Most people tend to forget about their bladder until they’re having toilet troubles. Unfortunately, issues with your bladder can be a real burden – and aren’t always easy to overcome. The good news is, staying on top of good bladder health can prevent future problems and help you maintain a positive bathroom experience.

Like with many other organs, a few healthy lifestyle changes can greatly benefit your bladder. Here are our top seven tips to keeping your bladder healthy.

Drink water.

Water is important for countless bodily functions, but it’s especially beneficial for your bladder. That’s because drinking plenty of water flushes bacteria out of the urinary tract and helps prevent bladder and kidney stones. Unless your doctor has advised otherwise, you should aim to drink at least 6-8 glasses of water per day.

Cut back on caffeine and alcohol.

These substances are known to irritate the bladder and increase the risk of urinary incontinence, especially in women. While they may be fine in moderation, limiting the amount of caffeine and alcohol you consume can help improve your bladder (and overall) health.

Don’t smoke.

Nicotine is a powerful bladder irritant, but that’s not the only problem smoking can present. According to the American Cancer Society, smokers are three times more likely to develop bladder cancer than people who don’t smoke. If cancer isn’t a big enough concern, the chronic cough most smokers develop puts pressure on the bladder that contributes to urinary incontinence.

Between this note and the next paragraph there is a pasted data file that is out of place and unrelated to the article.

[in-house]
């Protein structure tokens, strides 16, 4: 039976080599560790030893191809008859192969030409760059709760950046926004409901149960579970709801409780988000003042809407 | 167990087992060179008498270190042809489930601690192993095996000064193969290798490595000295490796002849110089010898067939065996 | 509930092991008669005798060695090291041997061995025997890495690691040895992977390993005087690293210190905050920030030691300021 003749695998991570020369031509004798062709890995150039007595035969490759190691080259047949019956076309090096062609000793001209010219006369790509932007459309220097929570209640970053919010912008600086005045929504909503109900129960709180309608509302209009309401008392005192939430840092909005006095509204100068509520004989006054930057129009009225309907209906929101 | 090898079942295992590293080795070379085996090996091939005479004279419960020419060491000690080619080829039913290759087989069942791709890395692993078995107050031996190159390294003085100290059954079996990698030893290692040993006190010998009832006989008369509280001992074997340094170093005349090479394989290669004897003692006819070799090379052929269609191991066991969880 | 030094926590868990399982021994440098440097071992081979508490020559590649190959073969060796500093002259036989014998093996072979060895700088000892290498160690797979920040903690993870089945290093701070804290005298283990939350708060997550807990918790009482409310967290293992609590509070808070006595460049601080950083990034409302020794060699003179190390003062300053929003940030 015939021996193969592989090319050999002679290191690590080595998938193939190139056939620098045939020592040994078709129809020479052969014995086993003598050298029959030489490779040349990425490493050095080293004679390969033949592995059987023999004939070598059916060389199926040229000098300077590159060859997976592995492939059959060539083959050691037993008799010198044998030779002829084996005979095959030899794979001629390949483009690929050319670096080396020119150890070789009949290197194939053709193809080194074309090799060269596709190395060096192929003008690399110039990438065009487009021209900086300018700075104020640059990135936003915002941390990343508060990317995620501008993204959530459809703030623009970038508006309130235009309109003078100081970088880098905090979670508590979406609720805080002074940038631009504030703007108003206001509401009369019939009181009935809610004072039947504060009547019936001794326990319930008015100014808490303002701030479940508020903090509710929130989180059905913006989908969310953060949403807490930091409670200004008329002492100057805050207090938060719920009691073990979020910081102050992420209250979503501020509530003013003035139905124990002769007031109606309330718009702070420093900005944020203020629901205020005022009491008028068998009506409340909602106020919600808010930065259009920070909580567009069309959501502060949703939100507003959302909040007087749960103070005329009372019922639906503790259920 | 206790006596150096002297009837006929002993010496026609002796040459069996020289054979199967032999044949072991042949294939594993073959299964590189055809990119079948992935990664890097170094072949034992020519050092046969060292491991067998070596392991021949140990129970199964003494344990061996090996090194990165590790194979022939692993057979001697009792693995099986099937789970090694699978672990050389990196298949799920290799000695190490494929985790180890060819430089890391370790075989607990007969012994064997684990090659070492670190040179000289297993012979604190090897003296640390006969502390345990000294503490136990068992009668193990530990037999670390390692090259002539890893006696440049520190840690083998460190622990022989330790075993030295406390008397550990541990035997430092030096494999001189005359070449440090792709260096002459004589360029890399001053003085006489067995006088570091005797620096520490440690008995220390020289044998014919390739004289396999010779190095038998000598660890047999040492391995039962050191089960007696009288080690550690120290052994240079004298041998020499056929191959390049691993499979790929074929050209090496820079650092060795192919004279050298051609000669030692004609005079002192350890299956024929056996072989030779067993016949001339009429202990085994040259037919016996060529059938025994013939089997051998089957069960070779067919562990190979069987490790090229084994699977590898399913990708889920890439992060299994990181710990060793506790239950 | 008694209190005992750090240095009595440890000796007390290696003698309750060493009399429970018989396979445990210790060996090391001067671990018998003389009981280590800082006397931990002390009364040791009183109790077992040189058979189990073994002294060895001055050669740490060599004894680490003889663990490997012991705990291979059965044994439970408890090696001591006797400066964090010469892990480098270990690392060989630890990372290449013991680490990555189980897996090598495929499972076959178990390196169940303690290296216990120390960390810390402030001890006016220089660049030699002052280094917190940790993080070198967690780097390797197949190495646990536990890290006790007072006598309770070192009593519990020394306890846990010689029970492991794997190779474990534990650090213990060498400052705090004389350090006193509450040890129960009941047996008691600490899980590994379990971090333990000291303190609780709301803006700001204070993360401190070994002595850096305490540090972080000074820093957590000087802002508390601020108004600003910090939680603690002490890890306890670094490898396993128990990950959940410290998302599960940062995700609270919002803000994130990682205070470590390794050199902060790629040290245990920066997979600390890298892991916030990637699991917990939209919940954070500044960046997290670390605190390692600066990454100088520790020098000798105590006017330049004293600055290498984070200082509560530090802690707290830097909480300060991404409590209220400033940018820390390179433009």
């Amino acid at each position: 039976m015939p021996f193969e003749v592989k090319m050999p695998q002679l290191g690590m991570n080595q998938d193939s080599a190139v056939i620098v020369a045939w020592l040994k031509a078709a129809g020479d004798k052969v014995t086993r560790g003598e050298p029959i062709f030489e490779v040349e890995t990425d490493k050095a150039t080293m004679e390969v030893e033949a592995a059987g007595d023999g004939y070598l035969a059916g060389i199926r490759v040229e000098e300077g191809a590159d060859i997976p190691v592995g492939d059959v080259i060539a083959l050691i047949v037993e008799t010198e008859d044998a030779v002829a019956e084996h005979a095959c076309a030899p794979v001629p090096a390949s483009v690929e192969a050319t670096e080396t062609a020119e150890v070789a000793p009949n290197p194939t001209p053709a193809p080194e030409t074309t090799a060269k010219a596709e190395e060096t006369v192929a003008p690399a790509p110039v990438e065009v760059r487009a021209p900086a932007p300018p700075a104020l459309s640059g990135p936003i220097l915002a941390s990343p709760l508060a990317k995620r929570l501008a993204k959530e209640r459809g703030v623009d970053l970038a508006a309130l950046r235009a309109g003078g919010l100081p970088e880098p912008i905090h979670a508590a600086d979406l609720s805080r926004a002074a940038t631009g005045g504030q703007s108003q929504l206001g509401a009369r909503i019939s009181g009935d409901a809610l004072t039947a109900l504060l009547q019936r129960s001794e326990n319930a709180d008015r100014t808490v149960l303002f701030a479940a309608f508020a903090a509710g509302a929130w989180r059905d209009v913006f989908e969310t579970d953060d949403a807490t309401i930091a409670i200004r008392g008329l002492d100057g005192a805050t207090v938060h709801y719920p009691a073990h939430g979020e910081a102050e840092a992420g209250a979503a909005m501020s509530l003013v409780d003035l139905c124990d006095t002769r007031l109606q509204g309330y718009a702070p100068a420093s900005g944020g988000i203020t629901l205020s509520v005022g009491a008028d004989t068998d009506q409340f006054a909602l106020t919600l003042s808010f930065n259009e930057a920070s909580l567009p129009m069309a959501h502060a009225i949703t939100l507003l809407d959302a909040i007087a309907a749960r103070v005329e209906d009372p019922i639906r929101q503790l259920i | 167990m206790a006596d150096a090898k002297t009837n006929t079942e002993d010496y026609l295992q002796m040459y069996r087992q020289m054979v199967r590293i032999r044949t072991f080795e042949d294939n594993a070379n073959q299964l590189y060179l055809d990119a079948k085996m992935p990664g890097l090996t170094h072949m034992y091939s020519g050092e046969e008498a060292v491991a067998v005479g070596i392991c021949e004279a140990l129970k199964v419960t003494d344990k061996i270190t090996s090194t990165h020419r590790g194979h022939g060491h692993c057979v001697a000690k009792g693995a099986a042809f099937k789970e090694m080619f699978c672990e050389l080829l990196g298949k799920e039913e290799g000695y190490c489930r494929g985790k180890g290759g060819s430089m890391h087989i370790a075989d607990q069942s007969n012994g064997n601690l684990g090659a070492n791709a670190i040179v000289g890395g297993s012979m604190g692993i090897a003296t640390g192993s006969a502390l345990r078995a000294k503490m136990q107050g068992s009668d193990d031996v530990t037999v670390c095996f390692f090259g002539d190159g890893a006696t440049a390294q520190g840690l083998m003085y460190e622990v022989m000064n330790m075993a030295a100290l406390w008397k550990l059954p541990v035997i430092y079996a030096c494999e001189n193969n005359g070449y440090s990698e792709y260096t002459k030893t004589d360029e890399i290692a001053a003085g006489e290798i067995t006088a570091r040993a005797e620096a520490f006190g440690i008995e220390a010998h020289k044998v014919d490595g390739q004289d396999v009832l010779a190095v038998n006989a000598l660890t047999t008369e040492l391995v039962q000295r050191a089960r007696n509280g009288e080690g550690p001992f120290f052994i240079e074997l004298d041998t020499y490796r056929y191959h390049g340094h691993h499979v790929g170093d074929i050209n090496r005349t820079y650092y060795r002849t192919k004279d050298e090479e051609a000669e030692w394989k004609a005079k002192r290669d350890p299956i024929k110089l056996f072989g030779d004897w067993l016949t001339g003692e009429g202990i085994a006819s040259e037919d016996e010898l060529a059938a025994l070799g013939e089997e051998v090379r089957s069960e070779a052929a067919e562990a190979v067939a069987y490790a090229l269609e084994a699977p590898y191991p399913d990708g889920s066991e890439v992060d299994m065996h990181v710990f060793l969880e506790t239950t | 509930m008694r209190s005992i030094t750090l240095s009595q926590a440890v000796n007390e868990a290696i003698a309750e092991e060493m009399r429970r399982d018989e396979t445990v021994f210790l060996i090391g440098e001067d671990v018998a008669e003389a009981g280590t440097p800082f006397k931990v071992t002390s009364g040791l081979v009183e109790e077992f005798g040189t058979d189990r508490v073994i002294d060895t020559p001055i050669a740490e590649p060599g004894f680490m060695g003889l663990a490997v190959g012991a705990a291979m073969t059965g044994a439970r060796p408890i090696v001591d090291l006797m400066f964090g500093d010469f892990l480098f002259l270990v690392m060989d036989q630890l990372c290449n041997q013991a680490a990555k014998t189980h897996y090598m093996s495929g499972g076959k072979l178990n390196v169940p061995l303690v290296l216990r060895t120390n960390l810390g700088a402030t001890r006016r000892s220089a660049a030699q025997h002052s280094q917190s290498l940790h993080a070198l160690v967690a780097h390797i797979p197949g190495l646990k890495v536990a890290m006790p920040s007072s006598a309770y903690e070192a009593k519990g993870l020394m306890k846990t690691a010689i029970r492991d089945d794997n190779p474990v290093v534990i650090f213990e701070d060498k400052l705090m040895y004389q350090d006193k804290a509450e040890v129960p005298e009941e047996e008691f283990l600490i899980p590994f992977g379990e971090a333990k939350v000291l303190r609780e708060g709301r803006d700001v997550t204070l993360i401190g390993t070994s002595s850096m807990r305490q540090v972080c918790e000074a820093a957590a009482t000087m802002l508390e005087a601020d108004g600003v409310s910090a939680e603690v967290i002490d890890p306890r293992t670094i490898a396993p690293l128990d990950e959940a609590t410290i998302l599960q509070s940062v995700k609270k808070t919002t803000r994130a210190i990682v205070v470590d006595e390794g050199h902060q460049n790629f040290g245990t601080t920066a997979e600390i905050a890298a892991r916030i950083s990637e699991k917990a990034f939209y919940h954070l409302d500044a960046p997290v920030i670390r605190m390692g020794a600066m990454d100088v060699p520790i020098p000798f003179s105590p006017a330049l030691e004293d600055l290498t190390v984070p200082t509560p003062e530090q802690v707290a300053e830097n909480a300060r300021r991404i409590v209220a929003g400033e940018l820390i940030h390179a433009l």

Do kegel exercises.

Most people associate kegels with their bedroom benefits, but they’re also great for your bladder. These exercises strengthen the pelvic floor muscles, which are what your body uses to hold urine in your bladder. The Urology Care Foundation recommends doing 30 kegel repetitions twice per day to see bladder improvement in a matter of weeks.

Empty your bladder.

A person that is properly hydrated shouldn’t go more than 3-4 hours with urinating. Holding urine for too long can lead to bladder infections and puts strain on the bladder muscles. When you do go, take your time on the toilet to be sure you empty your bladder completely. If you have trouble emptying your bladder, an intermittent catheter may be a good option.

Urinate after sex.

This goes for both men and women! Urinating shortly after sex flushes away any bacteria that may have entered the urethra, reducing the risk of urinary tract infections.

Eat a healthy diet.

Good nutrition is essential for bladder health. A diet high in fiber helps prevent constipation, which puts pressure on surrounding areas and impedes proper bladder function. A healthy diet also helps control your weight, which has a direct impact on bladder control.